While attending Coaching U, NBA head coach Doc Rivers was scheduled to speak on the topic of “Offensive Concepts & Strategies.” Interestingly, he spent a good chunk of his time speaking first about character.
Here are some bullet pointsthat jumped out to me from this part of his coaching session:
- “If it’s all about you, your players will figure it out.”
- On winning an NBA championship: “We did all the little things that mattered. Nothing big stood out. The little things matter.”
- “I fight for my culture every single day. CHARACTER COUNTS.”
- “Character over characters. More R’s and less S’s.”
- “How many mules can you put in your program before the heard starts going the other way?”
Character vs Reputation
Abraham Lincoln was very concerned with character, but he also was aware of the importance of having a good reputation. He explained the difference this way:
“Character is like a tree and reputation like its shadow. The shadow is what we think of it; the tree is the real thing.” Put another way, your reputation is what people think of you, and your character is what you actually are.
In a world preoccupied with image, it’s easy to worry too much about our reputation and too little about our character. Building a reputation is largely a public relations project; building character requires us to focus on our values and actions. Noble rhetoric and good intentions aren’t enough.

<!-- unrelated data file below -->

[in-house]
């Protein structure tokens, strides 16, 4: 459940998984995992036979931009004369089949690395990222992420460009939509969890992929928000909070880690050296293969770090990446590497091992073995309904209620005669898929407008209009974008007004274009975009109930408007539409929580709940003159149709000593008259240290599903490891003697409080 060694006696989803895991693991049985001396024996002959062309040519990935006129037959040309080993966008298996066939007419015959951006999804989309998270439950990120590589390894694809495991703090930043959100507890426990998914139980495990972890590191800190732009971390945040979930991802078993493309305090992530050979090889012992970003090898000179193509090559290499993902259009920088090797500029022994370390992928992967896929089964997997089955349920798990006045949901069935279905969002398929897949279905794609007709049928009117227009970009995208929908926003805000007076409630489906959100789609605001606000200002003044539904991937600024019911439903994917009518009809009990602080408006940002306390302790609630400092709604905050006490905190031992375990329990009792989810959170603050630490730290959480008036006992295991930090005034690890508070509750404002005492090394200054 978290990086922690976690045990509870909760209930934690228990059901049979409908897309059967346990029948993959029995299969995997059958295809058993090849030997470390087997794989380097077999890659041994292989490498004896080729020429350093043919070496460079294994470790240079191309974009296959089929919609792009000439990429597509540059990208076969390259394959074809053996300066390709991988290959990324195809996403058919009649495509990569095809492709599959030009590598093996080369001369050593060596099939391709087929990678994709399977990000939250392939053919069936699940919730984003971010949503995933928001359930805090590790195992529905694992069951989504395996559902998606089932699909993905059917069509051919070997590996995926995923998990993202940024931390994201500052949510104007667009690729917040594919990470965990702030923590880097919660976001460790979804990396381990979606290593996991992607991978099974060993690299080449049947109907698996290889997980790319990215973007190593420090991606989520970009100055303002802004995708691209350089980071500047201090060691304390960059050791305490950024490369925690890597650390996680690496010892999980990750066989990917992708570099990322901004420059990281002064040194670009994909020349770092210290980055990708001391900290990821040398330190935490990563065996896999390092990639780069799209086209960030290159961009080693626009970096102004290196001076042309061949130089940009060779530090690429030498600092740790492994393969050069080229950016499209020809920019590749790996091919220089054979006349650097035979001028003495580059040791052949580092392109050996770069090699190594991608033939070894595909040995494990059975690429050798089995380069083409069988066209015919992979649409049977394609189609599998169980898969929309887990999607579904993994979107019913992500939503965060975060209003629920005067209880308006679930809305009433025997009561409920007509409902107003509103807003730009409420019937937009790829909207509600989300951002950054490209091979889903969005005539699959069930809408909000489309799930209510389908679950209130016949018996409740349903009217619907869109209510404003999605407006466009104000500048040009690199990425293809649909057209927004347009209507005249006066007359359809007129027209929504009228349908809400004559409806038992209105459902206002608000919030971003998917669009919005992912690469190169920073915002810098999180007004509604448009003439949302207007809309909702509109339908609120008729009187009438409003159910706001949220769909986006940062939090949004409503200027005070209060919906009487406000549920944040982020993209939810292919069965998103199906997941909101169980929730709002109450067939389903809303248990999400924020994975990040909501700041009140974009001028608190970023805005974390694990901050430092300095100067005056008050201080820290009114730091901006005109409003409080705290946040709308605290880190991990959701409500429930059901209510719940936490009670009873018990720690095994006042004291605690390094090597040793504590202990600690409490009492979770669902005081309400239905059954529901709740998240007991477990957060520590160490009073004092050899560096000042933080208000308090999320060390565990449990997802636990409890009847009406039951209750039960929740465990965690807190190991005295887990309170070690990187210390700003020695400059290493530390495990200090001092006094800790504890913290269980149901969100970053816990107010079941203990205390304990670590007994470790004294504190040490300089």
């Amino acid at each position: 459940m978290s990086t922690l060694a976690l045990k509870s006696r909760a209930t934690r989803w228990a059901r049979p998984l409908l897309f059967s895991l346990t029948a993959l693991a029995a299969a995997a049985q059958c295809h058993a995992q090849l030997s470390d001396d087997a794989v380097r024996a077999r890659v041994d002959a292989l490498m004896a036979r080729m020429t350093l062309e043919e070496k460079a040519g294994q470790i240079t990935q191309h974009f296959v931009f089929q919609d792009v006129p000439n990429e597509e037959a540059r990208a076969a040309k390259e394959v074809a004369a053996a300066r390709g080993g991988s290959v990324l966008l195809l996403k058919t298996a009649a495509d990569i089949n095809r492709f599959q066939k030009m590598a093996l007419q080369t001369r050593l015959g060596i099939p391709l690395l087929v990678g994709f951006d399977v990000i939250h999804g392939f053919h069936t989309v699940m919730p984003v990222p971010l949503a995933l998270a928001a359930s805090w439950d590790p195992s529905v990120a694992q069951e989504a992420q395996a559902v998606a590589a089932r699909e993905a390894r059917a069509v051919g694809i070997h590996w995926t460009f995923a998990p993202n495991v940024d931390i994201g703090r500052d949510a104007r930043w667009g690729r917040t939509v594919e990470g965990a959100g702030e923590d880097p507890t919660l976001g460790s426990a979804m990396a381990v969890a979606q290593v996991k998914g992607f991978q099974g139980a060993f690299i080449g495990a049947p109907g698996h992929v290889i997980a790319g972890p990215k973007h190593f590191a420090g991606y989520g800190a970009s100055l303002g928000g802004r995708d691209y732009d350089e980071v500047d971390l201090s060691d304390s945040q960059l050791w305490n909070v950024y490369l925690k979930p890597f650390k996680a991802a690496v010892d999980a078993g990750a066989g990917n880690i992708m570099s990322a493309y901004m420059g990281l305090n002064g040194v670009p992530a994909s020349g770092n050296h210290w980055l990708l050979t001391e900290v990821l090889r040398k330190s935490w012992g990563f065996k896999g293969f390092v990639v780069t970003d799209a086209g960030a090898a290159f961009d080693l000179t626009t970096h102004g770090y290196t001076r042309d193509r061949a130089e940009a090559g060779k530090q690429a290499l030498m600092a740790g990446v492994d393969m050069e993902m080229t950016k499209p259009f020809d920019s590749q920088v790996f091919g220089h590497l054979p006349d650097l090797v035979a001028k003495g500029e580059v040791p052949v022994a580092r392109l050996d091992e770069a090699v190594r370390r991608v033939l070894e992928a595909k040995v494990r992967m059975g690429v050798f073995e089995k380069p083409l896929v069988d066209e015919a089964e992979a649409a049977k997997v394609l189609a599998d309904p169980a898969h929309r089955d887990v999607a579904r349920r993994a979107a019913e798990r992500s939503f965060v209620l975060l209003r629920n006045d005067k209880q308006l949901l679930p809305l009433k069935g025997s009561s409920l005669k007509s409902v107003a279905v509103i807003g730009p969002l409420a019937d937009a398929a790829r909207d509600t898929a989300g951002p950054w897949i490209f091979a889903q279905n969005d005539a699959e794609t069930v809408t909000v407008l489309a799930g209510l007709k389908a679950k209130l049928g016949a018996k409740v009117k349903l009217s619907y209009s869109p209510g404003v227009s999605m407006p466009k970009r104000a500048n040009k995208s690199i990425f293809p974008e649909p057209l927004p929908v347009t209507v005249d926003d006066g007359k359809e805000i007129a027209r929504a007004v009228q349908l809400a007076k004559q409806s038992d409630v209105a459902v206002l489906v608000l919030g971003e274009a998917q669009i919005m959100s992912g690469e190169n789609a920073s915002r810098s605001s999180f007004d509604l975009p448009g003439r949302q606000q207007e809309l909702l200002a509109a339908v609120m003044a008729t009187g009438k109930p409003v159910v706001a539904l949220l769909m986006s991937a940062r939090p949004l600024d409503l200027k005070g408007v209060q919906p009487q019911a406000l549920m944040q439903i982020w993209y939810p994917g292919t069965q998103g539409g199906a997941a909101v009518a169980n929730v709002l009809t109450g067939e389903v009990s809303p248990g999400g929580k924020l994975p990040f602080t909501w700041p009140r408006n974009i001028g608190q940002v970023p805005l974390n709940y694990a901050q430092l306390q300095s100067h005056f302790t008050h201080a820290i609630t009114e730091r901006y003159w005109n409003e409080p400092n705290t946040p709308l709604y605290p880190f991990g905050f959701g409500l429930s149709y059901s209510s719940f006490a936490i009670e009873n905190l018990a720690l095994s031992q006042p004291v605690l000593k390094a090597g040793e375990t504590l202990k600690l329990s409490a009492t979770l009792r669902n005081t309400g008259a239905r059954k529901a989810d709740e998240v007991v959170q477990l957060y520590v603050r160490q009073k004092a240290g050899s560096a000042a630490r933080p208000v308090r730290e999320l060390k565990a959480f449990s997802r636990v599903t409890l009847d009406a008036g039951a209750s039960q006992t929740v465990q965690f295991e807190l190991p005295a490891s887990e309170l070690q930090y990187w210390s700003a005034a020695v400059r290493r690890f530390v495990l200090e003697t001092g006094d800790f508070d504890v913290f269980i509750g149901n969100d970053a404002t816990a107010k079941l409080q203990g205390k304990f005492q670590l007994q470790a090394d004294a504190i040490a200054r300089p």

What we’re looking for is moral strength based on ethical principles. Character is revealed by actions, not words — especially when there’s a gap between what we want to do and what we should do, and when doing the right thing costs more than we want to pay.
Our character is revealed by how we deal with pressures and temptations. But it’s also disclosed by everyday actions, including what we say and do when we think no one is looking and we assume we won’t get caught. The way we treat people we think can’t help or hurt us, like housekeepers, waiters, and secretaries, tells more about our character than how we treat people we think are important. People who are honest, kind, and fair only when there is something to gain shouldn’t be confused with people of real character who demonstrate these qualities habitually, under all circumstances.
Character is not a fancy coat we put on for show; it’s who we really are.